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Facts about foreign interference in Hong Kong affairs
2019/08/23

i. Oslo Freedom Forum: Activists gather to share secrets of successful protest(20141021,BBC Newsnight)

The forum is taking place while protests continue in Hong Kong

Where might you find a North Korean defector, a self-confessed Serbian troublemaker, a Tiananmen Square protester and members of punk group Pussy Riot in the same room?

While Hong Kong's students continue their protests and stumbling negotiations with the territory's authorities, democracy activists from around the world, some of whom have helped their struggle, gather together.

The Oslo Freedom Forum is one of the biggest meetings of human rights activists in the world, and this year its rather surreal proceedings have a different tension, as activists trying to take on Beijing's actions in Hong Kong seek to hold their ground.

Activists are furious at what they see as Beijing's proposals to fix the election of Hong Kong's next chief executive.

'Trained demonstrators'

However, far from being impromptu demonstrations, it is an open secret at this meeting in Norway that plans were hatched in Hong Kong for the demonstrations nearly two years ago.

The ideas was to use non-violent action as a "weapon of mass destruction" to challenge the Chinese government.

Organisers prepared a plan to persuade 10,000 people on to the streets, to occupy roads in central Hong Kong, back in January 2013.

They believed that China's moves to control the Hong Kong election would provide a flashpoint where civil disobedience could be effective, and planned accordingly.

Their strategies were not just to plan the timing and nature of the demonstrations, but also how they would be run.

BBC Newsnight has been told that some leading protestors received advice and materials from Western activists to help them train as many as 1,000 of those who would later be involved in the demonstrations

'New world race'

Yang Jianli, a Chinese academic, was part of the protests in Tiananmen Square 25 years ago.

He has been talking to the Hong Kong students on a daily basis.

He says that the students are better organised than the Tiananmen protesters ever were, with clearer, more effective structures for their action and clearer goals about what they are trying to achieve.

But he adds that responsibility for what happens next is not just down to the protesters themselves, not just down to other democracy activists like those gathered here in Oslo, but to the rest of the world.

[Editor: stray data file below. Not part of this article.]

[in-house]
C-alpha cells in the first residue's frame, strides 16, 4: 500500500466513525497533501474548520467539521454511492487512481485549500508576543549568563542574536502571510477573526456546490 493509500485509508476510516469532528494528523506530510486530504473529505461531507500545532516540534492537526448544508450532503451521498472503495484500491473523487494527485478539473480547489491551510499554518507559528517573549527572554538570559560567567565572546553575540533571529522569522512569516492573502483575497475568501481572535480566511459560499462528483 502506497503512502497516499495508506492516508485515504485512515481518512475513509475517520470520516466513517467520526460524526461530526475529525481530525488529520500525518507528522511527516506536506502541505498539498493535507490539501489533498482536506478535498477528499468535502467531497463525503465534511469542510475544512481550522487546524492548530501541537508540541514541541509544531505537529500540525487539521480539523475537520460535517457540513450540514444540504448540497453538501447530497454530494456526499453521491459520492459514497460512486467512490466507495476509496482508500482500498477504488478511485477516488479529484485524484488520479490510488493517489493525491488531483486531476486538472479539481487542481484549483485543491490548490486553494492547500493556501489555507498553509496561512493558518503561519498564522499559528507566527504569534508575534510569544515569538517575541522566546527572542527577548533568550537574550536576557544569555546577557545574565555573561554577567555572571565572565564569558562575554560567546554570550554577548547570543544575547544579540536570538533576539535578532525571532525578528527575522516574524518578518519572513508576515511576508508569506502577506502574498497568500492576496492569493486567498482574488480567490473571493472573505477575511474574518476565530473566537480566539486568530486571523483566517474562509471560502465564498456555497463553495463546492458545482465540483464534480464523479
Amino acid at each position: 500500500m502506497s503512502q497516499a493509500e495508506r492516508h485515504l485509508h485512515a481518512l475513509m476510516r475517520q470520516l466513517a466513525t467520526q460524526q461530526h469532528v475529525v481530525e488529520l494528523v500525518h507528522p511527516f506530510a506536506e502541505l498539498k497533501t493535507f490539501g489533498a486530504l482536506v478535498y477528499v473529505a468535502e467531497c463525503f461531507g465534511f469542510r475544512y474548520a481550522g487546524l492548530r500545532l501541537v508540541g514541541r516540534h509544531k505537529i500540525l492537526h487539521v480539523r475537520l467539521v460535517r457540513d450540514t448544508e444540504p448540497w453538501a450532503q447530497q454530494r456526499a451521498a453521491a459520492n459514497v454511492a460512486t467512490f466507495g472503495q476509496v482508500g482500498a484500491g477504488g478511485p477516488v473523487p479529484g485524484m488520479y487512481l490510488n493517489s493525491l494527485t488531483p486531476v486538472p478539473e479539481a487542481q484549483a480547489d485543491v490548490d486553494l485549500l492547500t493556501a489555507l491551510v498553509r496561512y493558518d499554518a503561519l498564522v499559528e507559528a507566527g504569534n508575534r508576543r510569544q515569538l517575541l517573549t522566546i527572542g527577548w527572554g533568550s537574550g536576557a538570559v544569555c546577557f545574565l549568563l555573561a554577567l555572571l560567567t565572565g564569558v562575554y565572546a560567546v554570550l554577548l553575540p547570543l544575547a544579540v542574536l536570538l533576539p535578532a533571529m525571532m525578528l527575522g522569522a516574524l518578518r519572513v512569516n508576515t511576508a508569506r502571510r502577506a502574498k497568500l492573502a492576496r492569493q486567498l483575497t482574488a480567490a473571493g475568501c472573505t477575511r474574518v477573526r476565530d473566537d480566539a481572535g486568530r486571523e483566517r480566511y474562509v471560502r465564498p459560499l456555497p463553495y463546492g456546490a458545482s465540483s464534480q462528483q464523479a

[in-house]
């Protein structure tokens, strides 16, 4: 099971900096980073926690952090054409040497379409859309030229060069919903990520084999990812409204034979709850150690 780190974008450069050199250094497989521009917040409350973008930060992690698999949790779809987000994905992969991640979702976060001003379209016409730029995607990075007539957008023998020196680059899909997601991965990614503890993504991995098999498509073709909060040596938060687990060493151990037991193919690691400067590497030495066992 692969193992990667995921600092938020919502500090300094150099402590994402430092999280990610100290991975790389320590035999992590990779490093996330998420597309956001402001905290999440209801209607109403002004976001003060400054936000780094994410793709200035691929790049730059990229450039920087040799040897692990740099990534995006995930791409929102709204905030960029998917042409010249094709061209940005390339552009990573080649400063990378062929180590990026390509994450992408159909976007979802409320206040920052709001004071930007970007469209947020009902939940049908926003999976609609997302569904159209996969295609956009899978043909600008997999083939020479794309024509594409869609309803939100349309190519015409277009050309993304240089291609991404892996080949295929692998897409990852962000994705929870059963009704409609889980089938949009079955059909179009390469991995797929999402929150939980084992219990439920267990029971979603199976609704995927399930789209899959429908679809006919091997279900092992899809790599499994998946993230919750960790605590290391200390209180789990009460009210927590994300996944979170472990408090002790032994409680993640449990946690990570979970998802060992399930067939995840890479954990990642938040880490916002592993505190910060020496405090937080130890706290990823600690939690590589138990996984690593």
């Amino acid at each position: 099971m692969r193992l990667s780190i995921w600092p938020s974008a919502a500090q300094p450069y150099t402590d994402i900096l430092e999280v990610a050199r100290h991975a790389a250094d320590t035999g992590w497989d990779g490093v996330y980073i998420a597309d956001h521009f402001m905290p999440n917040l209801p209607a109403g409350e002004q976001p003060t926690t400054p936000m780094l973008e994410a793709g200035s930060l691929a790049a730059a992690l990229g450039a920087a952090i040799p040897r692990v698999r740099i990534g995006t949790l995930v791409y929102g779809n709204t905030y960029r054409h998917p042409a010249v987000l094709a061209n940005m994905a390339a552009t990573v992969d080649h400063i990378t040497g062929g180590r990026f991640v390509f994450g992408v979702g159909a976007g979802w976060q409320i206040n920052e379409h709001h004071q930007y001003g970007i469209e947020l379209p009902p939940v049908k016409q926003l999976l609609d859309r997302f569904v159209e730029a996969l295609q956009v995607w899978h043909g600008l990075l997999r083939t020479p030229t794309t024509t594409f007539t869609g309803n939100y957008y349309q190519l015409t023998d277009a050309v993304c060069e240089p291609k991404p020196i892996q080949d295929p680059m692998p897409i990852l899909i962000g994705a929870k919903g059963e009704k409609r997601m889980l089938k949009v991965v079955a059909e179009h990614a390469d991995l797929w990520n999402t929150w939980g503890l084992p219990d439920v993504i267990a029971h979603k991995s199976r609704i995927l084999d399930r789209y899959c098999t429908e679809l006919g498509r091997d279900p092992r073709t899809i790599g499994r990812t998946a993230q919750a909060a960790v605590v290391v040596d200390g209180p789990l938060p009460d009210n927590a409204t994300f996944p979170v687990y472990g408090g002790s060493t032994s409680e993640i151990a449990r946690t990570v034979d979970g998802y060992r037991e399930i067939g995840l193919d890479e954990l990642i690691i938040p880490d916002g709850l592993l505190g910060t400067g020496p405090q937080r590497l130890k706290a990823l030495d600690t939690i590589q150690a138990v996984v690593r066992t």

Jamila Raqib, the executive director of the Albert Einstein Institution based near Boston, which analyses and distributes studies on non-violent struggle, says it is clear that protesters have been trained how to behave during a protest.

"How to keep ranks, how to speak to police, how to manage their own movement, how to use marshals in their movement, people who are specially trained.

"It was also how to behave when arrested - practical things like the need for food and water, movement can last longer when people are taken care of, and also how to manage a water cannon being used against you, and other types of police violence."

In a statement Occupy Central with Love and Peace (OCLP) said none of its members had attended the Oslo Freedom Forum or received "any specific training" from the organisations mentioned in this report.

OCLP said it had openly held "non-violent protest" workshops in Hong Kong but these were "wholly organized by OCLP, without any support or intervention from foreign organisations."

It also said the "initiators" of OCLP had never been in contact with Yang Jianli, nor had OCLP been in contact with Jamila Raqib.

Protests don't always work.

Srdja Popovic, one of the student leaders involved in overthrowing Slobodan Milosevic, was another of the protest veterans in Oslo.

Srdja Popovic says you have to understand the "rules of the non-military battlefield"

He has since trained activists in 40 countries, but he says the techniques of non-violent action that he advocates have led to successful and lasting change in only six or seven countries.

He argues that there is more need than ever for the methods of organisation and leadership to be shared.

He says that after the 20th Century military race, "what we are seeing now is a new world race - now it is 'can the good guys learn as well as the bad guys?'."

'Schmoozing for democracy'